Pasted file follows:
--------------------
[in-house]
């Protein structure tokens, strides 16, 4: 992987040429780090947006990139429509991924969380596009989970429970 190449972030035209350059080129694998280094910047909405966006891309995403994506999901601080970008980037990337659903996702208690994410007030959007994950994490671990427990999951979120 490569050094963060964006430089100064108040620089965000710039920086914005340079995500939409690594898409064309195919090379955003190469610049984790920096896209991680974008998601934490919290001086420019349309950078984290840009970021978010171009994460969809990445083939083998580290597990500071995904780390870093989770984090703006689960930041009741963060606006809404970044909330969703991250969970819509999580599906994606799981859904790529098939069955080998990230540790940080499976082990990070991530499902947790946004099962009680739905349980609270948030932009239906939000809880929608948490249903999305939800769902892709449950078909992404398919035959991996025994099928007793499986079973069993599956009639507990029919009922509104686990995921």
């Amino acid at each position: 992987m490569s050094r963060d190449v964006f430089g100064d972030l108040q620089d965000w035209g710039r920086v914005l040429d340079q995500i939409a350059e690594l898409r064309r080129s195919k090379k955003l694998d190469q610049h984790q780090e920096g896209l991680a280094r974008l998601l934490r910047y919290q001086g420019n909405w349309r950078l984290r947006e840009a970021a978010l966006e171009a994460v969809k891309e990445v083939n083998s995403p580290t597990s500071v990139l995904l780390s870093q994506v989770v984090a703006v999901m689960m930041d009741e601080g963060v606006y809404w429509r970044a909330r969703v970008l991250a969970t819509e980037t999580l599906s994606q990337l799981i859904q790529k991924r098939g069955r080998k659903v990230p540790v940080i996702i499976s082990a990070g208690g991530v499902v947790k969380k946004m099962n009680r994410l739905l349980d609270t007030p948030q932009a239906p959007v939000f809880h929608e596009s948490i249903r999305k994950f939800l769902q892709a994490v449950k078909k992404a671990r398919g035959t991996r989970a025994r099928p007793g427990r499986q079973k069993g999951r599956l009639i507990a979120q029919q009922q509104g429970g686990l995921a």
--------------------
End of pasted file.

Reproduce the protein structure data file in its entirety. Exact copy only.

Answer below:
[in-house]
């Protein structure tokens, strides 16, 4: 992987040429780090947006990139429509991924969380596009989970429970 190449972030035209350059080129694998280094910047909405966006891309995403994506999901601080970008980037990337659903996702208690994410007030959007994950994490671990427990999951979120 490569050094963060964006430089100064108040620089965000710039920086914005340079995500939409690594898409064309195919090379955003190469610049984790920096896209991680974008998601934490919290001086420019349309950078984290840009970021978010171009994460969809990445083939083998580290597990500071995904780390870093989770984090703006689960930041009741963060606006809404970044909330969703991250969970819509999580599906994606799981859904790529098939069955080998990230540790940080499976082990990070991530499902947790946004099962009680739905349980609270948030932009239906939000809880929608948490249903999305939800769902892709449950078909992404398919035959991996025994099928007793499986079973069993599956009639507990029919009922509104686990995921």
């Amino acid at each position: 992987m490569s050094r963060d190449v964006f430089g100064d972030l108040q620089d965000w035209g710039r920086v914005l040429d340079q995500i939409a350059e690594l898409r064309r080129s195919k090379k955003l694998d190469q610049h984790q780090e920096g896209l991680a280094r974008l998601l934490r910047y919290q001086g420019n909405w349309r950078l984290r947006e840009a970021a978010l966006e171009a994460v969809k891309e990445v083939n083998s995403p580290t597990s500071v990139l995904l780390s870093q994506v989770v984090a703006v999901m689960m930041d009741e601080g963060v606006y809404w429509r970044a909330r969703v970008l991250a969970t819509e980037t999580l599906s994606q990337l799981i859904q790529k991924r098939g069955r080998k659903v990230p540790v940080i996702i499976s082990a990070g208690g991530v499902v947790k969380k946004m099962n009680r994410l739905l349980d609270t007030p948030q932009a239906p959007v939000f809880h929608e596009s948490i249903r999305k994950f939800l769902q892709a994490v449950k078909k992404a671990r398919g035959t991996r989970a025994r099928p007793g427990r499986q079973k069993g999951r599956l009639i507990a979120q029919q009922q509104g429970g686990l995921a």